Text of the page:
Chiral materials exhibit a different refractive index for each polarization. The dispersion of wave vector, *k*, with ω is shown (Fig. 2A). Formally speaking we introduce a tensor, χ,
(2)
which defines the response of the medium to an electromagnetic field:
(3)
where **D** is the electric displacement vector; **E**, the electric field intensity; **B**, the magnetic induction field; and **H**, the magnetic field intensity. The Supporting Online Material (SOM) Text relates χ to ω(*k*).

Next, consider another medium filled with resonant electric dipoles so that (4)

The response is shown in Fig. 2B. The resonance induces a band gap: a range of frequencies in which the electrical permittivity is negative and where there are no allowed states. The medium is not chiral, so the two transverse polarizations are degenerate. In addition to the transverse modes there is a single longitudinal mode, which is degenerate with the longitudinal modes at *k* = 0 and ω = ω_{0}.

Now consider what happens if dipole resonators are inserted into the chiral medium. The combined response is given by
(5)
and the schematic dispersion is plotted (Fig. 2C). Chirality splits the degenerate transverse modes and in doing so creates a range of frequencies just below ω_{0}′ where the group velocity,
(6)
has the opposite sign to the phase velocity,
(7)
but only for one polarization. This is the signature of negative refraction. One can define a refractive index for each polarization,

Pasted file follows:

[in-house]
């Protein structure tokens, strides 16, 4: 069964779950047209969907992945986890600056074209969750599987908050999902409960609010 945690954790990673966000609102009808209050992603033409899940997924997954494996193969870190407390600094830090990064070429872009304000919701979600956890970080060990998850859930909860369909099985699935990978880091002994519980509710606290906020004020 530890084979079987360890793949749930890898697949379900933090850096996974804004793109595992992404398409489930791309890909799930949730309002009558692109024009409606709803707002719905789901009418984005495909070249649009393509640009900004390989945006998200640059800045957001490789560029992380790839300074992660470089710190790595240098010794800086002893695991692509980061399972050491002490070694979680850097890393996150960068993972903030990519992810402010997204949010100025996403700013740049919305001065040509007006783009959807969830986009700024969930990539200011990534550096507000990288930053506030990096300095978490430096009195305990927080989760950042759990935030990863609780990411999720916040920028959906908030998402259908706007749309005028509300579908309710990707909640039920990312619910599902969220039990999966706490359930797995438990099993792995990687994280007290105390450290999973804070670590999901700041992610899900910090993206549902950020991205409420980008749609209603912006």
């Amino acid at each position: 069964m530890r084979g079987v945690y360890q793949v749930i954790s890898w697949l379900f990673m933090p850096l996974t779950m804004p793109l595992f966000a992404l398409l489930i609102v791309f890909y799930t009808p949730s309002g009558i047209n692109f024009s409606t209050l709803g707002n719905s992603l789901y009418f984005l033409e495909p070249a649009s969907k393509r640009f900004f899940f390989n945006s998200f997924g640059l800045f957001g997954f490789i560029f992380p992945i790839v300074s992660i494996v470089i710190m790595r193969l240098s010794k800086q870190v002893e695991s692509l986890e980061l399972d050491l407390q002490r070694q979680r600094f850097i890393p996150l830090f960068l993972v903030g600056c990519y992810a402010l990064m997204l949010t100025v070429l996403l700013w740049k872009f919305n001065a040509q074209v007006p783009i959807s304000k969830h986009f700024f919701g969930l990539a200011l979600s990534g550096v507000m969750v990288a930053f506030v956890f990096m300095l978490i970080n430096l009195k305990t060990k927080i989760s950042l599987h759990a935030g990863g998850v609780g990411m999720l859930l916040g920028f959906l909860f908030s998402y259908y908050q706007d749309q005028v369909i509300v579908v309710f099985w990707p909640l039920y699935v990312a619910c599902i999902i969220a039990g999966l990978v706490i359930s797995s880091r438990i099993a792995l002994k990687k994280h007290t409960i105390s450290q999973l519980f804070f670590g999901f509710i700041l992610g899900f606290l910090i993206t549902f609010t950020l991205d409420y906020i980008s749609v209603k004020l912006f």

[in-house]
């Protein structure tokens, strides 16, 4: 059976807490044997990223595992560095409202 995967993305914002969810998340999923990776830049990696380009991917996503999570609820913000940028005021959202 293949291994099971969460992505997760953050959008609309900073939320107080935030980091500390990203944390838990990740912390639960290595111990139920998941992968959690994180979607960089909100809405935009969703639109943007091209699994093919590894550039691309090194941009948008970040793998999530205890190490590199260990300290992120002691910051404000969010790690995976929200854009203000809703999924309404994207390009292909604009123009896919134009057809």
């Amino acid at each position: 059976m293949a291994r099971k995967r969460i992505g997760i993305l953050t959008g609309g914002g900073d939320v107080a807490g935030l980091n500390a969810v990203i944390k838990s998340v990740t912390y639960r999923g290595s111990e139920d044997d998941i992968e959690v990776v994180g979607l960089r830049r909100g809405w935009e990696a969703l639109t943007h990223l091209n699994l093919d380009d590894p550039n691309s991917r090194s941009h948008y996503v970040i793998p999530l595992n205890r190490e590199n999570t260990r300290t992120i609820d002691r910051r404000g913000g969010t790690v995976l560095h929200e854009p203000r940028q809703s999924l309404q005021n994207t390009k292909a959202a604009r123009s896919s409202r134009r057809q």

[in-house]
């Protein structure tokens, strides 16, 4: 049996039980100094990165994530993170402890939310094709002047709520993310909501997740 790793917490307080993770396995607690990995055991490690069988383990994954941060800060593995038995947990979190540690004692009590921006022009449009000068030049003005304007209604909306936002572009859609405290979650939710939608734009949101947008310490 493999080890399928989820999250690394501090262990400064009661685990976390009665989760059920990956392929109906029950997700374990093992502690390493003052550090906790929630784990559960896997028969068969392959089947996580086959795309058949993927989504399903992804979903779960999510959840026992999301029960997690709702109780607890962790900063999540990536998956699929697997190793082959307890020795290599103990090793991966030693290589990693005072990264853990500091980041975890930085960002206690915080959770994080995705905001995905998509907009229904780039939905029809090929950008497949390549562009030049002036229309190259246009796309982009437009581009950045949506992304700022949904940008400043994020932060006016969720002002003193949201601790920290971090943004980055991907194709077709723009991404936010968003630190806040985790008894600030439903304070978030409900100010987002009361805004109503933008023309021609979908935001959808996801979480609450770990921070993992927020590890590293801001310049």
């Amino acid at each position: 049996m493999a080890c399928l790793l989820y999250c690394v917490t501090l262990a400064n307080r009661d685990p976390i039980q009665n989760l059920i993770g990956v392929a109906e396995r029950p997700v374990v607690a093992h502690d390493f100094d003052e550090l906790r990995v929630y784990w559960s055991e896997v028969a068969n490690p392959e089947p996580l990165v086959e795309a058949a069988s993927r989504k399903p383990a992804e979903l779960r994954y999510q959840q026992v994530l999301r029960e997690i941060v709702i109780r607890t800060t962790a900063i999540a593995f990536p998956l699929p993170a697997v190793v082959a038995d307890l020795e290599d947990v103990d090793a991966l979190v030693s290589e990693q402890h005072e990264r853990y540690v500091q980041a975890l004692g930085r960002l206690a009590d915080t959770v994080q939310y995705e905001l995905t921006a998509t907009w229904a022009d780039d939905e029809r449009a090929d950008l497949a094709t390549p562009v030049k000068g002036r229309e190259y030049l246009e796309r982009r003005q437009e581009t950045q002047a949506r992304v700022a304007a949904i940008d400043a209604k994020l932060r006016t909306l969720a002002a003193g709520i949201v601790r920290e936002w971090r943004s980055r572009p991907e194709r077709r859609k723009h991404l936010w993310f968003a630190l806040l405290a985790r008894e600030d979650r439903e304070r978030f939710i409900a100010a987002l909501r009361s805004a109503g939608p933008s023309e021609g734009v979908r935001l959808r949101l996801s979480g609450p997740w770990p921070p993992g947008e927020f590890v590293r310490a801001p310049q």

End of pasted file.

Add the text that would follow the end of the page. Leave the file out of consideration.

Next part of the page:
(8)
where *c*_{0} is the velocity of light in free space, and one of them is negative. An impedance can also be defined (SOM Text).

The bands shown in Fig. 2C are remarkable in several ways. In contrast to the nonchiral situation where there are two resonances and therefore two gaps, here there is only one gap. Hence, the transition to negative refraction is smooth and continuous at ω_{0}′ with no gap. Only a chiral material can achieve this because it requires that the intersecting bands at *k* = 0 do not hybridize as they normally would do. Also, the bands at this point have finite group velocity but infinite phase velocity. For the chiral material, the minimum frequency, ω_{0}″, occurs as a finite wave vector, and hence the density of states diverges at this frequency.

In general when light in a vacuum is incident upon a slab of the new resonant chiral material, two refracted beams will be observed because a refracting surface can mix polarizations. However suppose the parameters are chosen such that
(9)
and
(10)